“To be, or not to be: that is the question.”
This week’s culinary question: Is it a cappuccino if I put lobster in it? I awoke suddenly in the middle of the night this past weekend and a question arose, that for some reason not only puzzled me but kept me awake for several more hours. Waking up in the middle the night is not abnormal for this chef. Losing sleep over puzzling food questions or food history is nothing new. Staying up all night researching a recipe or trying to perfect the perfect dis? No problemo.
The question that came to my mind was, “Can I call my lobster soup tasting course ‘lobster cappuccino’ even if it contains no coffee or frothy milk? Is it a sin for me to put lobster, cream and spices into a small cup and still call it the historical hot beverage name?”
Cappuccino has a long history in Italy and is named for the color of the foaming, milk laden espresso drink because the appearance looks like the robes of the ancient cappuccino monks. Cappuccino actually means “hoods” in Italian. The cup is usually small; 5 ounces or less. Unlike America's version of a latte or some other ridiculous name from well-known coffee houses, the cappuccino stands alone as the iconic drink Italians enjoy before 11 a.m. Actually, it could be considered a sin to drink cappuccino after 11 a.m., as espresso is the preferred drink, sometimes even before bedtime.
I called some local chefs and scholars and asked them the same question. Their answers varied but most agreed; it is a bisque. Hmmmm...Perhaps I may have an issue here.
I immediately called my mentor, Chef Roberto Donna, in Washington, D.C., and asked the same question. He laughed and asked if I had gone crazy. He has been calling the same version of this dish “cappuccino” for 30 years. Thank God, I was feeling better.
I brought the question to my dining room customers and their answers varied. Some said keep it simple, call it a bisque. Some loved the idea of “cappuccino” but all agreed, they loved the dish. Is this going anywhere? Do I have an clear answer yet?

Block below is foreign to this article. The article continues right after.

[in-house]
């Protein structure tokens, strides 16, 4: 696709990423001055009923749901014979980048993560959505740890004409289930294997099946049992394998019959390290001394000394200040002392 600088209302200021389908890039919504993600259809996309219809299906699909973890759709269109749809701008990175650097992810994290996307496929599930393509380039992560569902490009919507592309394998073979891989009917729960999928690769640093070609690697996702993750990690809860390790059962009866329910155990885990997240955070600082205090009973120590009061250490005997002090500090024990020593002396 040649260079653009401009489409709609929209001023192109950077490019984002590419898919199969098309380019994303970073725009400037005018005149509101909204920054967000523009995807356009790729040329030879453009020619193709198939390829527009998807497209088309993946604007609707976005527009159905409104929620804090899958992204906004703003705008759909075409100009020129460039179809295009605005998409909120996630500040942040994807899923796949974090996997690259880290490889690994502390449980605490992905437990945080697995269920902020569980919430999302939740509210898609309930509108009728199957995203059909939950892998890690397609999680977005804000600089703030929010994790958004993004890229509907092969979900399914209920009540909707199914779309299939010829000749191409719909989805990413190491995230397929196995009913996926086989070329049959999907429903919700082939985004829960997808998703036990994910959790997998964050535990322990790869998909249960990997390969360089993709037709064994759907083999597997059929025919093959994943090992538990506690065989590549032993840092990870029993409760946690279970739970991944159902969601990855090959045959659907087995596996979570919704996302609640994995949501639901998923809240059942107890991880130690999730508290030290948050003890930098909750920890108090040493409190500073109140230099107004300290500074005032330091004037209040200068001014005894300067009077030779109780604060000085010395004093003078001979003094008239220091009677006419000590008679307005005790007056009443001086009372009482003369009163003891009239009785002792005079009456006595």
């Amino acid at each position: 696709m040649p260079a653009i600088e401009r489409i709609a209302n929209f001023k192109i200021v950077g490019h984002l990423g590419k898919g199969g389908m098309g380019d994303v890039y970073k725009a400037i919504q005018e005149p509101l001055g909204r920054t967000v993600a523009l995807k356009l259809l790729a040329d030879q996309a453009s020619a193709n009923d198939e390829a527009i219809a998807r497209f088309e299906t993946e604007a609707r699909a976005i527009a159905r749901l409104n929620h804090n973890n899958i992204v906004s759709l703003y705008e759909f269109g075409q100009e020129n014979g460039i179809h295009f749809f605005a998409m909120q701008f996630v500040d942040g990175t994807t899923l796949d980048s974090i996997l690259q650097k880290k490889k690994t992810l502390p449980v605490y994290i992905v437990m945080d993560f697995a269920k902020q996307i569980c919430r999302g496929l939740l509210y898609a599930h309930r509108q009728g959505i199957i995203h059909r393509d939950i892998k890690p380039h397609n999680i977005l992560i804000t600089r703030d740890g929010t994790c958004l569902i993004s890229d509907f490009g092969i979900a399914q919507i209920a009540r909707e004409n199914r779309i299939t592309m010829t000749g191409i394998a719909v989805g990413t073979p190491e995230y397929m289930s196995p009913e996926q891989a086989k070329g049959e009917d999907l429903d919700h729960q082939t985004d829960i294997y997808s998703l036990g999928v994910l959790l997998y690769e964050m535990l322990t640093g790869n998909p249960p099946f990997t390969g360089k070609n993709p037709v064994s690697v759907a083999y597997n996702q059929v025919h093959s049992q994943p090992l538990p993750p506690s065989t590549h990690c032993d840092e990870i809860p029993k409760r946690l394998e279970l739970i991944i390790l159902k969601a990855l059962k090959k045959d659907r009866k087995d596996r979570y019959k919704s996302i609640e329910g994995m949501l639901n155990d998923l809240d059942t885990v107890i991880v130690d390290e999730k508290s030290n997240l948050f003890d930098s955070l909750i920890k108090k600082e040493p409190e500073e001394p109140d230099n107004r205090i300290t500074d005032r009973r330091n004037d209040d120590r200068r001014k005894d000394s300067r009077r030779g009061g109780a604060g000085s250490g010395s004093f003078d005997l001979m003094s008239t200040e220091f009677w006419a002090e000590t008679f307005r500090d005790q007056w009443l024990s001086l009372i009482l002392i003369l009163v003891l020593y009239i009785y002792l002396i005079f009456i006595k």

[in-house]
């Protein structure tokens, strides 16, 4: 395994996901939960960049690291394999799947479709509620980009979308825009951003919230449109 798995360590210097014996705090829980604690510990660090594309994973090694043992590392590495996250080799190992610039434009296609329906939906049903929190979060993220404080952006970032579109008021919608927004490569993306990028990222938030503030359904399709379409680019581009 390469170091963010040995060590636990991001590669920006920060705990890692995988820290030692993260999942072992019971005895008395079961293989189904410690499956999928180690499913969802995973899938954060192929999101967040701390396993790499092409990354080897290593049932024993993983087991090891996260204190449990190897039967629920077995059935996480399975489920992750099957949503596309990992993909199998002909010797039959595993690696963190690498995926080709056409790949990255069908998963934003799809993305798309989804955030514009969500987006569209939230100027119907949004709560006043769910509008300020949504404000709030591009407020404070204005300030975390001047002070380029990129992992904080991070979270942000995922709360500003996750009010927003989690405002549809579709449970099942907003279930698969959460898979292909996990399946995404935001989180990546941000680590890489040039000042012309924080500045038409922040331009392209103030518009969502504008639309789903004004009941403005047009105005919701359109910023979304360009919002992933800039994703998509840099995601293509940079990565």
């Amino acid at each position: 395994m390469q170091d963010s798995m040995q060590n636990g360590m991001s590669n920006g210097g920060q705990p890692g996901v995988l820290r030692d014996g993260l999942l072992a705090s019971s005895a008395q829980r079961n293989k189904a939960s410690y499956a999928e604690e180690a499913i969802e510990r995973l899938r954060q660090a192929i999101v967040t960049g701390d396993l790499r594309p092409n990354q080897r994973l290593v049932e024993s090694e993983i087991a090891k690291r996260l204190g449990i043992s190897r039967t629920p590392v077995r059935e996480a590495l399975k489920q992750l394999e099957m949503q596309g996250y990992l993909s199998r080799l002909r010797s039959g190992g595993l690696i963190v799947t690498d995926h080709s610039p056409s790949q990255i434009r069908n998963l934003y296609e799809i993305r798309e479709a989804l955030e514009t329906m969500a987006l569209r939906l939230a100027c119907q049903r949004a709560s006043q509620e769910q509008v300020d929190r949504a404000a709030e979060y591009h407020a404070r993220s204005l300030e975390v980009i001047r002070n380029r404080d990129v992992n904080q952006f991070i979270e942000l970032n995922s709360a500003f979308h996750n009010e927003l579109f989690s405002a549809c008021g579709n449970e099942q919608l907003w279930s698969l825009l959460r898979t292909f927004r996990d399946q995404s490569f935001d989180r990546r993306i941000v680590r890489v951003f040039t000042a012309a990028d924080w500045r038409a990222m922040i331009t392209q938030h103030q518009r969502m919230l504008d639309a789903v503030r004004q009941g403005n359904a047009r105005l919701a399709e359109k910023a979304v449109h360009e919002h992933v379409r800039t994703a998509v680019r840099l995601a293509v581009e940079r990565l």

My lobster cappuccino, or bisque, is very simple to prepare and, with some sweet creamy foam on top, can be an excellent beginning to any meal or simply served in a bowl as a main course with some crusty Italian bread.
Here is the original recipe that I served at The James Beard House in 1995 and to this day, have not changed one single ingredient.
So whether you call it lobster cappuccino or lobster bisque or lobster soup, this chef is sticking with lobster cappuccino. End of story. Thank you Shakespeare!
4 tablespoons butter
1/2 cup chopped onion
1 cup cooked lobster meat
1 quart heavy cream
2 ounces cream sherry
1 teaspoon chopped tarragon
3 tablespoons flour
1/4 cup pancetta chopped
1 cup milk
In a large saute pan, melt 1 tablespoon of the butter over medium-high heat. Add the minced onions and sauté until translucent and golden, about 10 minutes. Add
the lobster meat, cream, sherry, and tarragon. Season with salt. Bring to a simmer.
Meanwhile, in a separate pan, melt the remaining butter. Whisk in the flour to make a roux. When the soup comes to a simmer, stir in the roux. Simmer for 10 minutes, until the soup is thick. Sauté the pancetta in a small pan until crispy, about 5 minutes. Set aside.
If making the milk foam, steam the milk using the steam wand of an espresso machine.
Place the soup into small cappuccino cups and top with a bit of foamed milk or whipped cream and top with the crispy pancetta.